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The Auteurs Daily. Toronto. Micmacs

The Auteurs Daily


"Whether you love [Jean-Pierre] Jeunet's films for their technical virtuosity and pervasive sense of wonder," writes Karina Longworth at indieWIRE, "or hate them for their unrelenting whimsy and fetishization of fate, these seamlessly rendered, mostly live-action fairy tales have probably turned thousands of art-damaged American adolescents on to their logical precursors: Tati, Buñuel, maybe Russian animation or French silents. Anyone who has been so touched by a Jeunet film in the past will probably find it impossible to resist Micmacs, in which Jeunet applies his patented magical realism to a soft satire on weapons proliferation and contemporary cultural warfare. For Jeunet's haters, this film will be torture."

"To judge from his films, Jean-Pierre Jeunet couldn't tie his shoelaces without first devising a Rube Goldberg contraption of toothpaste, waffle makers, and jars full of bees to do so," blogs Fernando F Croce at Slant. "Jerry-rigged doodads dominate the Gallic auteur's new clockwork confection, which retains some of the anti-militarism of A Very Long Engagement while scrambling to outdo the sugary excesses of Amélie."

Jeunet's "comic instincts really do relate to the visual storytelling of Buster Keaton," argues the Hollywood Reporter's Kirk Honeycutt: "Wry slapstick gags and chains of fateful events lead a feckless protagonist through the bewildering mysteries of life. Never more so than in Micmacs, a comic fable about a gang of misfits that takes on the weapons industry and blows their death machines sky high."

"Disappointing not because it's horrible - which it very definitely is not - but because it's lazy," finds Todd Brown at Twitch. Micmacs "feels less like the return to classic form that he promised than it does the product of a man ticking check boxes on a list of what makes a Jeunet film. Too bad everyone somehow forgot that a compelling story is required if anyone is going to care and that a compelling story requires compelling characters."

"It's a near requisite of auteurdom to, at some point in one's career, deliver a love-letter to cinema," writes Julian Sancton for Vanity Fair. "Micmacs, for example, begins as old movies used to begin: front-loading all the credits over a stationary, black-and-white image of a cloudy sky. There is also a scene where Bazil [Dany Boon] lip-synchs an exchange from the French-dubbed version of The Big Sleep word for word. Jeunet even tips his hat to his own movies - revisiting the musical saw scene from Delicatessen, for instance - going to such surreally self-referential lengths as to put a billboard for Micmacs itself in the background of the action."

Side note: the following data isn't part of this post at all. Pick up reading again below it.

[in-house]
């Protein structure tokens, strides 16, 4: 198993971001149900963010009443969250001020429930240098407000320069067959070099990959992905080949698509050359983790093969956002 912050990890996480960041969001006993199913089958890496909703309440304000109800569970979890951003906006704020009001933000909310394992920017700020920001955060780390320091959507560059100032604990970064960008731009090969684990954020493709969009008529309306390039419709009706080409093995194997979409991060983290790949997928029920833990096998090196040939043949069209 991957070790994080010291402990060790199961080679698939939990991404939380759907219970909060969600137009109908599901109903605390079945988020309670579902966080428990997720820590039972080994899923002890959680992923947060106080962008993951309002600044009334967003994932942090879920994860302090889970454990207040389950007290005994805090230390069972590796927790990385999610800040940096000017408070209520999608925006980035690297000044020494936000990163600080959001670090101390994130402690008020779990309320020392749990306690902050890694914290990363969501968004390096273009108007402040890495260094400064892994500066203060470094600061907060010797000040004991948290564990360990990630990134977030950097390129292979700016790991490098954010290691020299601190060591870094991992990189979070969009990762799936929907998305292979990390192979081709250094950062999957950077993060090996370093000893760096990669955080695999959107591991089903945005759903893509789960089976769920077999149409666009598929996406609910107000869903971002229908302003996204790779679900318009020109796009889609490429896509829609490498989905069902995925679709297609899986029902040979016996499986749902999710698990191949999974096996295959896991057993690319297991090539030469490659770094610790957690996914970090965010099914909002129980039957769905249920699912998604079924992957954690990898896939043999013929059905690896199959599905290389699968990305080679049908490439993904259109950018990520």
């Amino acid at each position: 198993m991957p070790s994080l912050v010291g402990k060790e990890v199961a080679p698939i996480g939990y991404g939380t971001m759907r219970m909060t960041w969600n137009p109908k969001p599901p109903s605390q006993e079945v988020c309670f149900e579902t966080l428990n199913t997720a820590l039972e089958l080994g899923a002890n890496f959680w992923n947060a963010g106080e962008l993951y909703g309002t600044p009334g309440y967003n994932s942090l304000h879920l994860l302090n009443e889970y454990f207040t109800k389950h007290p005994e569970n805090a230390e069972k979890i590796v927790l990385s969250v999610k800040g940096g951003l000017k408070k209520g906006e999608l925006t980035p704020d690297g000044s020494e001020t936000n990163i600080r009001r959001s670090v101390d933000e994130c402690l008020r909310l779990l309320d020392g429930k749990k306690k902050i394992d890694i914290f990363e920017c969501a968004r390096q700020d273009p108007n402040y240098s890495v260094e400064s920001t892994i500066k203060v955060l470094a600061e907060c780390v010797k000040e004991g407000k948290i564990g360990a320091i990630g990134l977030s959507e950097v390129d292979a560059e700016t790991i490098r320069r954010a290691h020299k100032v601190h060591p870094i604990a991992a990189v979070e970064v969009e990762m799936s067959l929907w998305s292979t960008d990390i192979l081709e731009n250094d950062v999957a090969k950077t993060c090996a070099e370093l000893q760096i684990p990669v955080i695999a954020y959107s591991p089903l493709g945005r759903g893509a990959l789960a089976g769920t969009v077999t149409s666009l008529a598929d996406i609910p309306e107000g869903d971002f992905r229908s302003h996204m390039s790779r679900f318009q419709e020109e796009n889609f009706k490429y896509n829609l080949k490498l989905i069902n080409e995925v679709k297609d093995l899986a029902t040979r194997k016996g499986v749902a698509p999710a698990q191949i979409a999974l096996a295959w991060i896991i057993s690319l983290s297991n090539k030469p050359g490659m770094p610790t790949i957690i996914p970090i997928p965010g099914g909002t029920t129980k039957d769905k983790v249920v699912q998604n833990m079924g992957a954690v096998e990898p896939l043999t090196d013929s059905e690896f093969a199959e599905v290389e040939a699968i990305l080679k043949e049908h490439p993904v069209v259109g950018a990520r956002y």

"In the spirit of [his] ingenious recyclers, Jeunet has charmingly repurposed the 65-year-old Big Sleep score along with snippets of other 40s film music, all composed by the great Max Steiner," notes Rob Nelson in Variety. "Just as delightful, if more unique, are the tools of infiltration - ropes, pulleys, bottomless suitcases, makeshift fishing poles, and other bric-a-brac - with which Jeunet and [co-screenwriter Guillaume] Laurant have outfitted the gang. The movie's zanier scenes are allowed to work so well in part because Jeunet has given them sufficient room to breathe; unlike the director's more aggressively hyperactive work, Micmacs carefully apportions its visual jokes rather than bombarding the viewer with them."

"The cast, led by a relatively non-verbal Boon, whose popularity can only continue to soar after Micmacs, is perfectly attuned to the humourous shenanigans," writes Mike Goodridge in Screen.

"Like Fatih Akin's Soul Kitchen, Micmacs might seem like a diversion from bigger, more ambitious films for Jeunet, but it's a wildly entertaining one, as a standing ovation from the Toronto crowd attested," notes Stephen Saito at IFC.

Update: Nicolas Rapold for the L Magazine: "By turns loopy, droll, and cloying humor bowties each in an interminable series of missions and miniature creations that should be more diverting than they are."

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